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Saturday, Aug 18, 2018
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Tampa Bay students voice opinions on gun laws during school walkouts

Nicole Leary and Taylor Redington stood outside St. Petersburg High School on Friday morning with parents and protesters who had gathered with bullhorns and signs.

In a few minutes they would lead about 70 students on a walk to City Hall, joining others from around the Tampa Bay area for a day of advocating for safer schools and less gun violence.

The demonstration, part of the National School Walkout, came on the 19th anniversary of the Columbine High School shootings in Colorado.

Police officers on bicycles flanked the group from St. Petersburg High, who wore an assortment of T-shirts as they shouted chants. Residents in the city’s Kenwood neighborhood stepped out of their houses to record the teens on their phones, flash them a thumbs-up or shake their heads disapprovingly.

Redington and Leary, skeptical at first about walking out of school, were reassured when principal Darlene Lebo told parents they could give permission for their children to participate.

"Our priority is safety and we want to make sure that all students are accounted for," Lebo wrote in an email to parents.

Not all students felt as supported.

At Tampa’s Plant High, where demonstrations by pro-gun reform and pro-gun rights students formed at opposite sides of the school, some were disappointed in their principal. Brooke Shapiro, a senior and one of the organizers of Tampa’s successful March For Our Lives on March 24, was one of them.

"Though we had a decent amount of students participate in the walkout, many were discouraged by the fact that those who stayed out longer than 30 minutes would be given two days of out-of-school suspension," Shapiro said after the demonstration ended.

The students tried to stage a sit-in on the football field, but were told they risked being suspended for 10 days if they persisted, Shapiro said.

A video shows an administrator urging the Plant students to return to class and warning that they risked suspension. It circulated widely on Twitter.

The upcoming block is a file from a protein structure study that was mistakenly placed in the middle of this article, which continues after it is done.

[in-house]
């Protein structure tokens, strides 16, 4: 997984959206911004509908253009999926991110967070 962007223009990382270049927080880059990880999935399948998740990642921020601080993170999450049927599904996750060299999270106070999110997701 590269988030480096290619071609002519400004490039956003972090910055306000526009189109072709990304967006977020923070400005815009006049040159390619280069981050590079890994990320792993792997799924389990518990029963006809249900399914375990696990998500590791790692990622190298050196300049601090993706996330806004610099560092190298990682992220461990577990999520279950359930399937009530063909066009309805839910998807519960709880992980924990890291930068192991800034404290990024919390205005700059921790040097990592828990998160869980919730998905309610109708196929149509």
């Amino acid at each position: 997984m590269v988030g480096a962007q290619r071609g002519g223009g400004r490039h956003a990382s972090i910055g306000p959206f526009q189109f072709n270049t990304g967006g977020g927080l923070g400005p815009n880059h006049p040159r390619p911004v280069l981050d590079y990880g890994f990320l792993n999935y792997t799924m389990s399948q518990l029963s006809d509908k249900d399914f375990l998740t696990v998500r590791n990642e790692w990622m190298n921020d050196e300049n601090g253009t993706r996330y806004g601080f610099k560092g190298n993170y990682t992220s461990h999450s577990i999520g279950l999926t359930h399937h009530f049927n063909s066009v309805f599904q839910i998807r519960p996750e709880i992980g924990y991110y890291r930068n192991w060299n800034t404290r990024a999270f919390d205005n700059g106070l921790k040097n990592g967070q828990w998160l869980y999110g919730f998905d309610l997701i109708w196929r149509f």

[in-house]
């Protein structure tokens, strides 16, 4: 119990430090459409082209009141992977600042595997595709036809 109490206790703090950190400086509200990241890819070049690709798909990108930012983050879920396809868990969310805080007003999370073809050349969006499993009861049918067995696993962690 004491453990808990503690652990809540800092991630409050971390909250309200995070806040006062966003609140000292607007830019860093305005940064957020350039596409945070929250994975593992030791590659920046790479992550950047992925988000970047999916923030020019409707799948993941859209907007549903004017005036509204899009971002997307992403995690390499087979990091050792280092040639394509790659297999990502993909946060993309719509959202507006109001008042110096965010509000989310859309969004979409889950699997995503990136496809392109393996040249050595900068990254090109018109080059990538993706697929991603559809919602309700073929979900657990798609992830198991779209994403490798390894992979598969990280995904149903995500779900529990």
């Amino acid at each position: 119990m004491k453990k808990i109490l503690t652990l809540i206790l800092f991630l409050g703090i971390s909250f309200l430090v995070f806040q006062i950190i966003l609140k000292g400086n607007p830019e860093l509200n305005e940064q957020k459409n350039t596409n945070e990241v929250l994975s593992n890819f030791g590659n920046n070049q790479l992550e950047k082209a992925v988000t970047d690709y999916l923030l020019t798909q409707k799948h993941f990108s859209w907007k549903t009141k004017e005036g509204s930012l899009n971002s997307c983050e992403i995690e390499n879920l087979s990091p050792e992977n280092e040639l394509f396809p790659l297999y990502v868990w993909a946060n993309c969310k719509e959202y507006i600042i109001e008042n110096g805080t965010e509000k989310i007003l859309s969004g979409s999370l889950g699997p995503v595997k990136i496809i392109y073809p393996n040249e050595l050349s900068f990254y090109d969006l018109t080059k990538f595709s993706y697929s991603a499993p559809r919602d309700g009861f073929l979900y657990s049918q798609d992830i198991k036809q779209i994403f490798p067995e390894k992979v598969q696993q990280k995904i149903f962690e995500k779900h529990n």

"We were really upset," Shapiro said. "We’re even more upset now. We wish to be heard and we cannot believe our school wishes to silence us."

Plant students in favor of gun owners’ rights were allowed to meet at the school’s flagpole. For them, Friday was a chance to get their point across after months of seeing the gun reform crowd dominate the media. Their demonstration included chants of "USA! USA!"

"We didn’t want them to be the only ones representing Plant," organizer Ernie Sampera, a 16-year-old sophomore, said. "We wanted to show that there’s more opinions here."

At Lennard High in Ruskin, students took part in "kindness walks" around the athletic track during their lunch periods.

At Riverview High, an early morning demonstration included parents, teachers and students who carried signs with slogans such as "Teach respect, not Duck & Cover" and "Arm me with compassion."

About 100 students gathered outside Hillsborough High for poems, speeches and chants of "Hey ho, NRA has got to go."

They said the event helped them feel they had a voice.

"I hope to see a lot more security when it comes to people coming in and out of the school," said Makayla Brown, who works on the student newspaper and yearbook.

Marin Fehl, however, said it was important that school not feel like a jail. "We come here to learn, not to be prisoners," she said.

By noon, the St. Petersburg marchers had arrived at City Hall, where boxes of pizza were stacked and ready to be eaten.

The students were greeted by Mayor Rick Kriseman and U.S. Rep Charlie Crist.

Crist called for a ban on assault rifles.

"The way and reason it’s going to happen is because of these young people," he said. "That’s the difference-maker this time."

Ashley Ballestra, an 18-year-old senior at St. Petersburg’s Shorecrest Preparatory School, attended the rally and then registered to vote.

"I feel it’s unacceptable that we have to be afraid for our lives, and it’s up to us to make sure this doesn’t happen to other schools," she said.

That was the common refrain, despite the many mass shootings that have passed without effecting change.

"This time is different because we haven’t forgotten," said Rebecca Simard, 17, a student at Canterbury School of Florida.

"We refuse to forget and move on with our lives."

     
 
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